Biden’s pursuit of deeper engagement with democratic allies does not imply turning away from the UN or other multilateral entities. On the contrary, closer cooperation by democracies will have a natural outlet in the international organizations. The aim is to have an inside-outside strategy where common positions and tighter diplomatic coordination among democratic allies will bolster preferred American policies in the international arena through action at the United Nations, the G20, the OECD, and other multilateral organizations.
This is not a recipe for a new polarized world. Biden will need to pursue engagement with non-democracies, including strategic rivals China and Russia, to seek cooperation and establish new rules on issues where their interests align or the risks of unbridled competition are too high, and to foster greater compliance by these powers with the rules and norms of the international system.
Managing Troublesome Dynamics
Biden will also face a difficult challenge on how to deal with democratic backsliding among allies, particularly Turkey and Hungary – NATO members that have pursued increasingly repressive against their own populations. The Biden administration will need to develop a new approach for dealing with this challenge that provides the basis for calculated cooperation on areas of US and mutual interest, while also incentivizing democratic reform and allowing for candid criticism when appropriate.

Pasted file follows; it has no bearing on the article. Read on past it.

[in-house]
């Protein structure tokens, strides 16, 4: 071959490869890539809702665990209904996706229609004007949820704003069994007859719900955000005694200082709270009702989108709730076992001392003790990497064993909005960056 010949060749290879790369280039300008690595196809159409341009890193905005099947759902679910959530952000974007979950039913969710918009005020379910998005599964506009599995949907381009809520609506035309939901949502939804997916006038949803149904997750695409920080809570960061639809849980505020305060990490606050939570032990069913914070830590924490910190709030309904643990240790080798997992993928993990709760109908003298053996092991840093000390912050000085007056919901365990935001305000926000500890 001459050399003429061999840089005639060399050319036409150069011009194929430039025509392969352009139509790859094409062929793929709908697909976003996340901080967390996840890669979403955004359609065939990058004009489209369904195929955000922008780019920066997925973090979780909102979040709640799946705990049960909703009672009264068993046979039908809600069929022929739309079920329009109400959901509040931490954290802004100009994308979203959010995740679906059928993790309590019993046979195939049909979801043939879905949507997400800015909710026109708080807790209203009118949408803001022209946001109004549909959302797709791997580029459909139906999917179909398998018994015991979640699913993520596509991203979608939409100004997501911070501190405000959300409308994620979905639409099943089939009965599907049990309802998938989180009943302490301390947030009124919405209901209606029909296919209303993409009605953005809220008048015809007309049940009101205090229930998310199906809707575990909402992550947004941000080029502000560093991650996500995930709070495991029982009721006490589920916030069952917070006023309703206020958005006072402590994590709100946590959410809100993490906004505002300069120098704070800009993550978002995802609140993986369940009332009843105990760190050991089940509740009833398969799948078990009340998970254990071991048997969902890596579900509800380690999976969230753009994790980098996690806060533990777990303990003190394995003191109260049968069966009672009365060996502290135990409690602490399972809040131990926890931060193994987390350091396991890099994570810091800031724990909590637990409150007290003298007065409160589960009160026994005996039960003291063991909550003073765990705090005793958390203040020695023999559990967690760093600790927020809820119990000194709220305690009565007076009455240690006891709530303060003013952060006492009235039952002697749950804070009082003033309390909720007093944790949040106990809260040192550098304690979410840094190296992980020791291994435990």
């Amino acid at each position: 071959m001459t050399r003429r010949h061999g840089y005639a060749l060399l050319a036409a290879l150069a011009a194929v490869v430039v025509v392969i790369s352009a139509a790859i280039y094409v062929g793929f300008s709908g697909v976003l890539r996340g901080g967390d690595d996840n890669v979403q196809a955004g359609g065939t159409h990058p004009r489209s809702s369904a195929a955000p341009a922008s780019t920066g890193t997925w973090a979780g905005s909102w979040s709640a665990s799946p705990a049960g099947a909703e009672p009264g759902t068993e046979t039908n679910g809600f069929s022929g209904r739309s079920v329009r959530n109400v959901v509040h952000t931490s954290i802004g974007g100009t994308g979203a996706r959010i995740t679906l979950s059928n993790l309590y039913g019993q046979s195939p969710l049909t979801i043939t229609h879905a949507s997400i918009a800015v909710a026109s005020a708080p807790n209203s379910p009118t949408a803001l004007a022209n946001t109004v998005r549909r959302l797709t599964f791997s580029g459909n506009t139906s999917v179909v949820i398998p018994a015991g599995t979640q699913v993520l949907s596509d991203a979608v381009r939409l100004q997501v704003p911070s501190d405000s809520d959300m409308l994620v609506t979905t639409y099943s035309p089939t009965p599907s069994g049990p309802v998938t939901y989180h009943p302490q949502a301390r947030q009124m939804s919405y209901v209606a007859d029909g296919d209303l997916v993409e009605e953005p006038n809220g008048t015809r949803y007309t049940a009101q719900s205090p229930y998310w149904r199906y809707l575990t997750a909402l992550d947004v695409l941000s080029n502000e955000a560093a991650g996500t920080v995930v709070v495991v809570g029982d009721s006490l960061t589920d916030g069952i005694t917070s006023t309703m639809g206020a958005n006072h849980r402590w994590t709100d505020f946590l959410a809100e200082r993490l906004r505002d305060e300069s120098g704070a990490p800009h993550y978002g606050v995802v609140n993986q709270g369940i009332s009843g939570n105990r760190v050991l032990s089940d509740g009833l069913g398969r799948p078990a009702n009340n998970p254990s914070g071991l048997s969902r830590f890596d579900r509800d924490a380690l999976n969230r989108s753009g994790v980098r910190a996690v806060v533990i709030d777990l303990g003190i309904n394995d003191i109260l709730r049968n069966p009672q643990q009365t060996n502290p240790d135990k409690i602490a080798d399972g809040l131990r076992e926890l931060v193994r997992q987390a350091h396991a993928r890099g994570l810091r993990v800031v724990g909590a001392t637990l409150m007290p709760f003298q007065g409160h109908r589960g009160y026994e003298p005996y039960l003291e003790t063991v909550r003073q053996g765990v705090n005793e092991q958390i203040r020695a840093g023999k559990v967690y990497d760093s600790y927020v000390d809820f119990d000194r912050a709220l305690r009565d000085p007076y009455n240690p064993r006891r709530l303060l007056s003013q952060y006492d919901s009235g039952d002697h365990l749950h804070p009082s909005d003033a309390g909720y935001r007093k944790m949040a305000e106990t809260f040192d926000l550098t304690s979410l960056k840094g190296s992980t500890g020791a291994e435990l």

Democracies, of course, have differing interests and priorities. Some, like Japan and South Korea, and now Britain and the EU, may have difficult, unresolved issues between them. The US and its allies will not always agree; this was true before Trump and will be true after he leaves. But US determination to maintain democratic solidarity in the face of shared challenges, strategic consideration of when the US can subsume its preferences to those of allies, and encouragement of allies’ leadership can manage this inherent diplomatic tension.
America’s alliances have been one of its greatest strategic assets, helping unleash unprecedented geopolitical stability, economic development, and increase in human dignity worldwide over the last 75 years. Trump nearly destroyed this asset. But by reinvesting in these relationships and approaching them in a more networked and humble manner, Biden can address the most consequential challenges and crises of today and tomorrow while constructing a new order for the coming decades.
Ash Jain is a senior fellow with the Atlantic Council’s Scowcroft Center for Strategy and Security, overseeing the Democratic Order Initiative. He served previously as a member of the Secretary of State’s Policy Planning Staff.
Alex Pascal is a non-resident scholar at the Carnegie Endowment for International Peace. He served previously as director for strategic planning at the National Security Council.